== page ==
One of the mysteries of the English language finally explained.
A contest in which one candidate or competitor is clearly superior to all the others and seems certain to win.
- ‘He proved he did, but the nine straight titles Rangers garnered under his chairmanship owed much to the fact that the Scottish championship was, at this stage, a one-horse race with Celtic lurching towards bankruptcy.’
- ‘But I think even I could confidently predict the next winners of the Premiership because Arsenal have managed to turn it into a one-horse race.’
- ‘Now it is widely assumed that this recent development changes everything, that the East is suddenly a one-horse race, and that the Heat - Zo and behold - has become the favorite to make it to June.’
- ‘In the run home, it was a one-horse affair with The Rat scoring by five and a quarter lengths.’
- ‘The SPL has been a one-horse race for the past two seasons.’
- ‘From a neutral perspective, I just hope it is a season of uncertainty and unpredictability, not a one-horse race.’
- ‘Maybe last season, with a one-horse race at the top and bottom marked the nadir.’
- ‘Frankly, the debate about whether the weather or market reports should come at the end of Newsnight has been far more gripping than this one-horse race and, you know, I blame the lack of visual stimulus that our politicians provide.’
- ‘A spokesman for the Friends of York Archives said: ‘We have always said this should not be a one-horse race.’’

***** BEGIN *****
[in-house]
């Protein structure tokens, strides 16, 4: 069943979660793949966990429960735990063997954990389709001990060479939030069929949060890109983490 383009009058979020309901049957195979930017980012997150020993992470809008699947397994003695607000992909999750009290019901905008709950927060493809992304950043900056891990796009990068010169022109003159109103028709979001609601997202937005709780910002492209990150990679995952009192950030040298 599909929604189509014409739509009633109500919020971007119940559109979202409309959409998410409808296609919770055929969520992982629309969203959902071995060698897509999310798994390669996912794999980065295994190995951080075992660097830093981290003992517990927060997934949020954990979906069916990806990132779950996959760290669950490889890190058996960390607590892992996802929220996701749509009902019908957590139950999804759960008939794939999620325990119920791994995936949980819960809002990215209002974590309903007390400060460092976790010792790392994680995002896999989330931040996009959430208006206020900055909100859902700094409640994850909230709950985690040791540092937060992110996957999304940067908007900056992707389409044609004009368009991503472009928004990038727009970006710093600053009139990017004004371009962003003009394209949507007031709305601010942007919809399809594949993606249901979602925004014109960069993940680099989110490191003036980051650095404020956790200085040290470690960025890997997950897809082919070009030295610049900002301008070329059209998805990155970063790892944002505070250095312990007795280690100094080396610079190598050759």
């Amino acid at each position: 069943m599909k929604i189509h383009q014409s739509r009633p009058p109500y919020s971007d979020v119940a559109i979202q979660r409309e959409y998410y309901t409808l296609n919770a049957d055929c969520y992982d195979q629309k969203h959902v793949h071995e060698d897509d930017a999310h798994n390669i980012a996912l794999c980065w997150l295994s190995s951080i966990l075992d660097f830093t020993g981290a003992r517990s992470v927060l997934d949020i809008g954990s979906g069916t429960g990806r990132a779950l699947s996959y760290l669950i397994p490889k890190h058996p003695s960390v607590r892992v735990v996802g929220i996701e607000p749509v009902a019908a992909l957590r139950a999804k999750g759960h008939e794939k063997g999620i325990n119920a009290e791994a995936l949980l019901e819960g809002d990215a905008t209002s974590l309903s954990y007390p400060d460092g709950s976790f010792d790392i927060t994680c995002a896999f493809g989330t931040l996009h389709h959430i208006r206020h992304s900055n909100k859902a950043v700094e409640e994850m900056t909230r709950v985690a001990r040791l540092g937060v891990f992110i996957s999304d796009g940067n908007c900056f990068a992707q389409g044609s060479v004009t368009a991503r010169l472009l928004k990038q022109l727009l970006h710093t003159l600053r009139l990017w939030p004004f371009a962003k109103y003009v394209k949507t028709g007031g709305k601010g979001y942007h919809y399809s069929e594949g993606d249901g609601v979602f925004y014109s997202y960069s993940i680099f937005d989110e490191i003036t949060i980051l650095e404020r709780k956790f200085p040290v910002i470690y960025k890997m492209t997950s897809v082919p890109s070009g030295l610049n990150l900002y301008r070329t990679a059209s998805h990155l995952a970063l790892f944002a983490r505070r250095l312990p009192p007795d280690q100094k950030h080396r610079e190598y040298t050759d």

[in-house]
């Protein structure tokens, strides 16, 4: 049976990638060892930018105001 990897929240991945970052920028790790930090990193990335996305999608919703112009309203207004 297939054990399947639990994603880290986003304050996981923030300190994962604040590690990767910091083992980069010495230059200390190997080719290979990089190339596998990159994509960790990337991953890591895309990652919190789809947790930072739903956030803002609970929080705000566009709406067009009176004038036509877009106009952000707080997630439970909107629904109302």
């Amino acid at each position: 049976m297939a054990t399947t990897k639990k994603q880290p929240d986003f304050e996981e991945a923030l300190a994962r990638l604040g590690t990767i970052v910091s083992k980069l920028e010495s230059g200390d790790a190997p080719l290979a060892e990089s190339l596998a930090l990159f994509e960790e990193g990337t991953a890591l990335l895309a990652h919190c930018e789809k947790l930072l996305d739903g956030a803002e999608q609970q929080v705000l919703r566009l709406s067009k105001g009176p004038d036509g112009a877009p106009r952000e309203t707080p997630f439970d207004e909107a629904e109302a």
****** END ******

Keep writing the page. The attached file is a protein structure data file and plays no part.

- ‘When it comes to delicious treats at Royal Ascot, this North Yorkshire company has made it a one-horse race.’
- ‘The 1975 contest was a one-horse race - this time in the sense that Captain Christy led from start to finish and ended up an emphatic 30-length winner.’
- ‘In many eyes, this year's Best Actress Oscar contest is a one-horse race.’
- ‘So I think those people who are dissatisfied, that kind of mood really needs to fester for a long time before that kind of movement will emerge, or if there's a merger between some of the existing parties, but really it's a one-horse race.’
- ‘In this region that means Bradford and it's a one-horse race.’
- ‘One Deutsche shareholder said: ‘I don't buy into this argument that it will descend to a one-horse race.’
- ‘‘Of course the polls were also telling us it was a one-horse race, and have been telling young people that throughout their teenage years,’ Curtice said.’
- ‘These one-horse races are not big at the box-office.’
- ‘There was no need for a similar betting frenzy that was going on down the road at Aintree a day earlier - this was a one-horse race from the off.’
- ‘Rotorua voters have given a strong - and very public - hint that they are more interested in party policy than the one-horse candidacy race predicted for the electorate.’
- ‘This time round it looks like being a one-horse race - even taking into consideration Mandelson's actions and any subsequent damage to the party.’
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